String tone is derived from both its alloy and its diameter, or gauge, measured in thousandths of an inch. The thicker the string, the fatter the tone it will produce. Conversely, a thinner string will be easier to press down or bend. A thicker gauge string will have a stiffer feel when picked or strummed and produce more volume.
The majority of electric guitarists use what, based on the gauge of the thinnest string, are referred to as 9’s (9-42) or 10’s (10-46) while most acoustic players prefer a slightly heavier gauge like 12’s (12-53) which offer more projection and volume.
Which is the best string gauge for you? It’s purely personal taste based on your playing style and your desired tone. Here’s what some of our favorite electric guitar players have used, though many have experimented with different gauges over the years.
Jimmy Page, Billy Gibbons, Brian May, Peter Frampton, Tony Iommi, and Jeff Beck have all used 8’s, though Beck has consistently gone heavier and now uses 11’s.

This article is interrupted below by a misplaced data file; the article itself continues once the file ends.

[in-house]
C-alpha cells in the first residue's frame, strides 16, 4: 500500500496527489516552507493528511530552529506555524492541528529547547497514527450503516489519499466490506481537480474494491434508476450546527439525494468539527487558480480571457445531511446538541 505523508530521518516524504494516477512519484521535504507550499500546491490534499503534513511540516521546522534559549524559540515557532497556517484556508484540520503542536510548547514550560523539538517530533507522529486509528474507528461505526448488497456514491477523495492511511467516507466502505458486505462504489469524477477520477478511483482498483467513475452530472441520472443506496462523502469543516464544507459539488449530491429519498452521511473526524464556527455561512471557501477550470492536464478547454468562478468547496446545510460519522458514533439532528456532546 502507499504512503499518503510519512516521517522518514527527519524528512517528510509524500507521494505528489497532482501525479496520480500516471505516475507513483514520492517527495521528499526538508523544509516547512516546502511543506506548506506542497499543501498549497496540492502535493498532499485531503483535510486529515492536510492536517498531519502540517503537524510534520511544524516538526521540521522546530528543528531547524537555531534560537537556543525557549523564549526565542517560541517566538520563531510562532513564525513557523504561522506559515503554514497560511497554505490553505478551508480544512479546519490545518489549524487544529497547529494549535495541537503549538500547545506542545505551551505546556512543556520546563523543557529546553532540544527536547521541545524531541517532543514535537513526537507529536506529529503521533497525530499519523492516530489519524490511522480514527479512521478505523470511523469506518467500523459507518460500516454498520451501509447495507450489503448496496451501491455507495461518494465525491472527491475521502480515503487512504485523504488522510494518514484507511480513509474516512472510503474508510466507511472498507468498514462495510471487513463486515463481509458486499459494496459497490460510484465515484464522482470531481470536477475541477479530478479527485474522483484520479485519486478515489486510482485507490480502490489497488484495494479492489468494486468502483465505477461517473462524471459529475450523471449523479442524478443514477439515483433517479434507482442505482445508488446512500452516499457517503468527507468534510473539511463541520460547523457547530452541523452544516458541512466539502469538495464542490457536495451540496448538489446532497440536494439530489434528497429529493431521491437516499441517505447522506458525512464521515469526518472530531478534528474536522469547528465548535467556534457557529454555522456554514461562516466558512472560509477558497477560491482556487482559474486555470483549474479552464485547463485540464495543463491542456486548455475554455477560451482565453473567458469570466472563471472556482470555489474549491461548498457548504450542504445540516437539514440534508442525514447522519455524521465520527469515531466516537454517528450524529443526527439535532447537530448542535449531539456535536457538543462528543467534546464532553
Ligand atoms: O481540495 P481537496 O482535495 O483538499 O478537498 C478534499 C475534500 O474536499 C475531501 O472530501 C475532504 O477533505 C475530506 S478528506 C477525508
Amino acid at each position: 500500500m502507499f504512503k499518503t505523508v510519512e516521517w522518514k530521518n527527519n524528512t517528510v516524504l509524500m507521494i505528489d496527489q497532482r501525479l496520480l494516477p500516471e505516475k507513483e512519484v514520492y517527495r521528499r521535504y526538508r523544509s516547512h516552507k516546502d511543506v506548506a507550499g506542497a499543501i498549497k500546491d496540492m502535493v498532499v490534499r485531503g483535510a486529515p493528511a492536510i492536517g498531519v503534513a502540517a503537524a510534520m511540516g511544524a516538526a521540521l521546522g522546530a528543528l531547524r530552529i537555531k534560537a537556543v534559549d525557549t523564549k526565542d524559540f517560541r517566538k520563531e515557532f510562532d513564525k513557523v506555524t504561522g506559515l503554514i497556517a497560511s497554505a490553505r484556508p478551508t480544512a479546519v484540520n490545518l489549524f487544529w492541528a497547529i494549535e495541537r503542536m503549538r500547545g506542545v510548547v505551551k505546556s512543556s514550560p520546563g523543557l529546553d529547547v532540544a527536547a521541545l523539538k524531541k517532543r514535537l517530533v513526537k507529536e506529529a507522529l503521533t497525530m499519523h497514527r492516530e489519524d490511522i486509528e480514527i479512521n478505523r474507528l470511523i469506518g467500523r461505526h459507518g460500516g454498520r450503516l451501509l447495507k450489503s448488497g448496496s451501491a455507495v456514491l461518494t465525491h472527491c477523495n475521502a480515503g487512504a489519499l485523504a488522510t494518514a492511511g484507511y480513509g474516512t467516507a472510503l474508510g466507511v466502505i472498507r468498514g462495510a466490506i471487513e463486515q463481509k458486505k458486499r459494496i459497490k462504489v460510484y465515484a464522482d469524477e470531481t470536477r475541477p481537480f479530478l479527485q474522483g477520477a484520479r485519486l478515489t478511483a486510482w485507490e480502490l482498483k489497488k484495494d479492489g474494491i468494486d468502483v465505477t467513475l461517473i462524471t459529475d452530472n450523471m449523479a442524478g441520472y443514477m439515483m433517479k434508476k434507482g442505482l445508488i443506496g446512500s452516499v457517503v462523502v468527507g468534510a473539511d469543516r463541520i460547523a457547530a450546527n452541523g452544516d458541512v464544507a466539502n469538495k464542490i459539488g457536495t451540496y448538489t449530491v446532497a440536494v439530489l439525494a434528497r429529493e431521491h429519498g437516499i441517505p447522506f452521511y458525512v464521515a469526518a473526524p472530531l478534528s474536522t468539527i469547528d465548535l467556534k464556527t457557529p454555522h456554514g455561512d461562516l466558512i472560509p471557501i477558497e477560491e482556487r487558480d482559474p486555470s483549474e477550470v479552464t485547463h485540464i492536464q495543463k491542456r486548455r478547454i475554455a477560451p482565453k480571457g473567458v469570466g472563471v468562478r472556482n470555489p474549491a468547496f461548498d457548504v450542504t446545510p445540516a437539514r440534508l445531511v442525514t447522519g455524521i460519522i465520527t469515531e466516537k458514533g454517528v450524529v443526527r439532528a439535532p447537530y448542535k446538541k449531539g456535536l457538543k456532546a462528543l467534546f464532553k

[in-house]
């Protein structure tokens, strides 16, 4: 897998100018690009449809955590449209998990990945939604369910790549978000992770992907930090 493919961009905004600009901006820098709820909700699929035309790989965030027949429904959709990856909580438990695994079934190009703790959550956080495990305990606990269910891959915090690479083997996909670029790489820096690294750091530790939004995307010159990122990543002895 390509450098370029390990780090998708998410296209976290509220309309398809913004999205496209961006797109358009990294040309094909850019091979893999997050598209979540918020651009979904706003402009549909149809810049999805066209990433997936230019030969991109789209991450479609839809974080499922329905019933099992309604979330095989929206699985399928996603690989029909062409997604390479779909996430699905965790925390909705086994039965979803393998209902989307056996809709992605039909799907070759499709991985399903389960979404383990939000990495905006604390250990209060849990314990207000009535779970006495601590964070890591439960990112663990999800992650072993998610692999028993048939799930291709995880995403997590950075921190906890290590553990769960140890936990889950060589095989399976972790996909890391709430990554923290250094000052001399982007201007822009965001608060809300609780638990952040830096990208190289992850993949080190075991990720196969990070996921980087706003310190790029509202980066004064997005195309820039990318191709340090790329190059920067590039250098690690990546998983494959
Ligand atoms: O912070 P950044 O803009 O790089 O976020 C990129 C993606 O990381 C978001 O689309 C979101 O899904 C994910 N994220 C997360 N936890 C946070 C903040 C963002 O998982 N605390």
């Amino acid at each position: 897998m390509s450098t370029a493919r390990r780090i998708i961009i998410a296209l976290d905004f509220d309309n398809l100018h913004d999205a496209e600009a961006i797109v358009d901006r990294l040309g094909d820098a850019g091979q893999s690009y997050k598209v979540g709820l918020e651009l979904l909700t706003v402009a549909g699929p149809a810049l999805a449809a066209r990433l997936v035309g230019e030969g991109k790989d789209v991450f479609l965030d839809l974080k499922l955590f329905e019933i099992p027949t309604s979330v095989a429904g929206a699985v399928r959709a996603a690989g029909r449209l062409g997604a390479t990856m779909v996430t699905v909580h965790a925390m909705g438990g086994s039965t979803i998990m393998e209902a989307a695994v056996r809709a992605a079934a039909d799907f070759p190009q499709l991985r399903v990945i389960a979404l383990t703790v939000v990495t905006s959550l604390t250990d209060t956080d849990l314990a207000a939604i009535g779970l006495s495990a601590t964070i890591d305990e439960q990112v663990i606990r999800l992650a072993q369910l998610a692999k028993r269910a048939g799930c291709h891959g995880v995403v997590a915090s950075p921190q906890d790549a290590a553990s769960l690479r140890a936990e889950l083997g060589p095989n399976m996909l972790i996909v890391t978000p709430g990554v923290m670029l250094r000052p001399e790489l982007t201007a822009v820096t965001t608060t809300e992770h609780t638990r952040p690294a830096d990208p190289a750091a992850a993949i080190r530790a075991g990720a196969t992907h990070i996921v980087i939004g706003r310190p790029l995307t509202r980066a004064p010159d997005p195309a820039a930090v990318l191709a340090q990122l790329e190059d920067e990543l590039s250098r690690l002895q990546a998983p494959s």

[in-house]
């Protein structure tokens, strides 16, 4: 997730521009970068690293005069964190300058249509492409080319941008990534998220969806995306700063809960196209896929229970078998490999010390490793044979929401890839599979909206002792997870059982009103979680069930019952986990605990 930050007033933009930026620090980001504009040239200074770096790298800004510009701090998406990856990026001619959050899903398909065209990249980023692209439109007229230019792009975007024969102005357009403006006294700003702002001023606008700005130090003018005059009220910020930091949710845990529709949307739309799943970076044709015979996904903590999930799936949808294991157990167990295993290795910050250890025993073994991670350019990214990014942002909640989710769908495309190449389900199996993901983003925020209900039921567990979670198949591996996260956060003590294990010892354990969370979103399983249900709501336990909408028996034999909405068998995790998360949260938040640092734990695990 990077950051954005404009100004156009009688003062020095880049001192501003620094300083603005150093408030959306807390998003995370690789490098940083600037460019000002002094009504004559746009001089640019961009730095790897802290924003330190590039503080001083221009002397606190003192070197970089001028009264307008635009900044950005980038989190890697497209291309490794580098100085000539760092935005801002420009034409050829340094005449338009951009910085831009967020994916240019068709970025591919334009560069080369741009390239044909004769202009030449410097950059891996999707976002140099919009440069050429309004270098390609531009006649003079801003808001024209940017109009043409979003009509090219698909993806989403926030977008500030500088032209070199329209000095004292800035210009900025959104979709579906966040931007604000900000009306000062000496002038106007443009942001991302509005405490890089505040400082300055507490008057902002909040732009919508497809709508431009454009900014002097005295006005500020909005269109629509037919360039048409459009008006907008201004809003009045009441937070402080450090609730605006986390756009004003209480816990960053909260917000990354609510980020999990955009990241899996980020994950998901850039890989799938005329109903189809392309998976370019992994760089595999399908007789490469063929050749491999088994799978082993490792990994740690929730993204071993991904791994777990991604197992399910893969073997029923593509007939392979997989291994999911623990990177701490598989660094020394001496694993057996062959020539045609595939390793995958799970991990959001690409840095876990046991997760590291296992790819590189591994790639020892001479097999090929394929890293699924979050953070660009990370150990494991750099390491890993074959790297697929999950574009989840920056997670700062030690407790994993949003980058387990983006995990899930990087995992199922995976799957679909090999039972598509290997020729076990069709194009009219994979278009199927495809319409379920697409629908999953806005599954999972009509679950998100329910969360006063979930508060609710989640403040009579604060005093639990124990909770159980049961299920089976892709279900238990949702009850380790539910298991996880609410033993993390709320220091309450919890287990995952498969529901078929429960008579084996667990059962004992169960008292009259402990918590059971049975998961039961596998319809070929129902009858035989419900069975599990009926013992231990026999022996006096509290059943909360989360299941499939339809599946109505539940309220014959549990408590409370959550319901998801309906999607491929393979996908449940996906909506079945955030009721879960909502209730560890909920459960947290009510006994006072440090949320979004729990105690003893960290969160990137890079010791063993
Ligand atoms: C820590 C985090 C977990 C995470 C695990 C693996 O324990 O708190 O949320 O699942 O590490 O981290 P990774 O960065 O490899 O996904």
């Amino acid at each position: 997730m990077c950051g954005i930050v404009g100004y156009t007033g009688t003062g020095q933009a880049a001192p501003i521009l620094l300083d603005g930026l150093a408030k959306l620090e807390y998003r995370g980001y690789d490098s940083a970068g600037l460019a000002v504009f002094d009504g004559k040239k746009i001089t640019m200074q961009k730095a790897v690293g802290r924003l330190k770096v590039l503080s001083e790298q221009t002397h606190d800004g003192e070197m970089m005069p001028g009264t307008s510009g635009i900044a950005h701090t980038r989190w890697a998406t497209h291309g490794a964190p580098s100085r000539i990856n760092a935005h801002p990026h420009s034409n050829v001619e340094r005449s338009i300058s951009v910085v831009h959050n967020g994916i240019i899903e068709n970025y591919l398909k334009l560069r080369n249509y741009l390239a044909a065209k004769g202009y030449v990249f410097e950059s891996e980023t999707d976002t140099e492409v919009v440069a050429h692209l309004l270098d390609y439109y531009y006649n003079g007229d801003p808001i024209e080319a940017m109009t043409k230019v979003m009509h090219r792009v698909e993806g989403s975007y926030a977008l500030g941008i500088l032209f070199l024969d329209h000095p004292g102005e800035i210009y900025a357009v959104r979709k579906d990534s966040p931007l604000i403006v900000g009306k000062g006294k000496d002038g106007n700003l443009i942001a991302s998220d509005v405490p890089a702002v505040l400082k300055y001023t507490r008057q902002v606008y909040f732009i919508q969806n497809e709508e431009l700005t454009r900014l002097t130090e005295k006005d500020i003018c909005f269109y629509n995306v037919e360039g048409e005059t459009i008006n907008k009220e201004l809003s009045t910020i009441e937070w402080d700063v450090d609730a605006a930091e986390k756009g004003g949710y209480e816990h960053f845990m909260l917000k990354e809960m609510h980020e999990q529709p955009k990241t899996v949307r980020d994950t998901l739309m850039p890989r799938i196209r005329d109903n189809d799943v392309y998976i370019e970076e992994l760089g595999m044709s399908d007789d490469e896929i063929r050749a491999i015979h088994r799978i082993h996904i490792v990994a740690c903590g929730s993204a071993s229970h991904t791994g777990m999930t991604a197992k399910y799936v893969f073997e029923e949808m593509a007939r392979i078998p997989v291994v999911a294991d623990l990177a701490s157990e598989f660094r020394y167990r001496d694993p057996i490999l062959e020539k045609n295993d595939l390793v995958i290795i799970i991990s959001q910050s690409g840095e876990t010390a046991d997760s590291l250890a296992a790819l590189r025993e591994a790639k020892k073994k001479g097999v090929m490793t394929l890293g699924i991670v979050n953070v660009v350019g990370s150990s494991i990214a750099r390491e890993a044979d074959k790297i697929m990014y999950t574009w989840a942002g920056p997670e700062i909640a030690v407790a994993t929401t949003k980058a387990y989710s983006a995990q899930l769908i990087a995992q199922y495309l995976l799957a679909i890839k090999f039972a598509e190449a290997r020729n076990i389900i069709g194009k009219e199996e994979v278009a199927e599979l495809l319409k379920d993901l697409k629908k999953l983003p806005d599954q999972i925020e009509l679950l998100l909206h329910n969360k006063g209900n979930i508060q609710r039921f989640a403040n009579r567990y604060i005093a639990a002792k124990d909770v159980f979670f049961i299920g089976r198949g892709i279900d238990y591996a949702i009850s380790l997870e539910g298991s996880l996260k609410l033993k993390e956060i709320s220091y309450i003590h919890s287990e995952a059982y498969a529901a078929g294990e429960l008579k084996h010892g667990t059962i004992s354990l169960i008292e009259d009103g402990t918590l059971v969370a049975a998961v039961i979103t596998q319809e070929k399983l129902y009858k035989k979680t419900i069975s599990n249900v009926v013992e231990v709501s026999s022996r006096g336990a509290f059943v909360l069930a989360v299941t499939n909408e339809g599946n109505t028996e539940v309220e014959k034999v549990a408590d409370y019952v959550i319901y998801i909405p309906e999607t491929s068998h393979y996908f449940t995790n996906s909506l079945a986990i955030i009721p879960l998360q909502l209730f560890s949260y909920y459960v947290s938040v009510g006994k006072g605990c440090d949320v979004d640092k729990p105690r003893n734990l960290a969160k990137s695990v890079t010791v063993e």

Carlos Santana, Steve Lukather, James Hetfield, and Eddie Van Halen use 9’s.
Danny Gatton, David Gilmour, Brian Setzer, Duane Allman, Joe Walsh, and Buddy Guy all prefer 10’s.
Then there are the guys who like ‘em heavy. Slash, Allan Holdsworth, Robert Cray and Pete Townsend all like 11’s, though Pete used 13’s early on. Stevie Ray Vaughn has used 12’s and 13’s for that thick, piano string, tone.
One important thing to keep in mind is that if you change string gauges you will most likely need to make adjustments to your guitar. Heavier strings put more pressure on the neck than lighter strings. If you switch from light to heavy, you may experience a bowing of the neck where the strings become very high around the midpoint of the neck making it difficult to play. Conversely, switching from heavy to light may cause a back-bow where the middle of the neck shifts toward the strings, possibly so much so that the strings buzz when played or even rest on the fretboard. Either way, manipulating the truss rod and adjusting the bridge can correct this.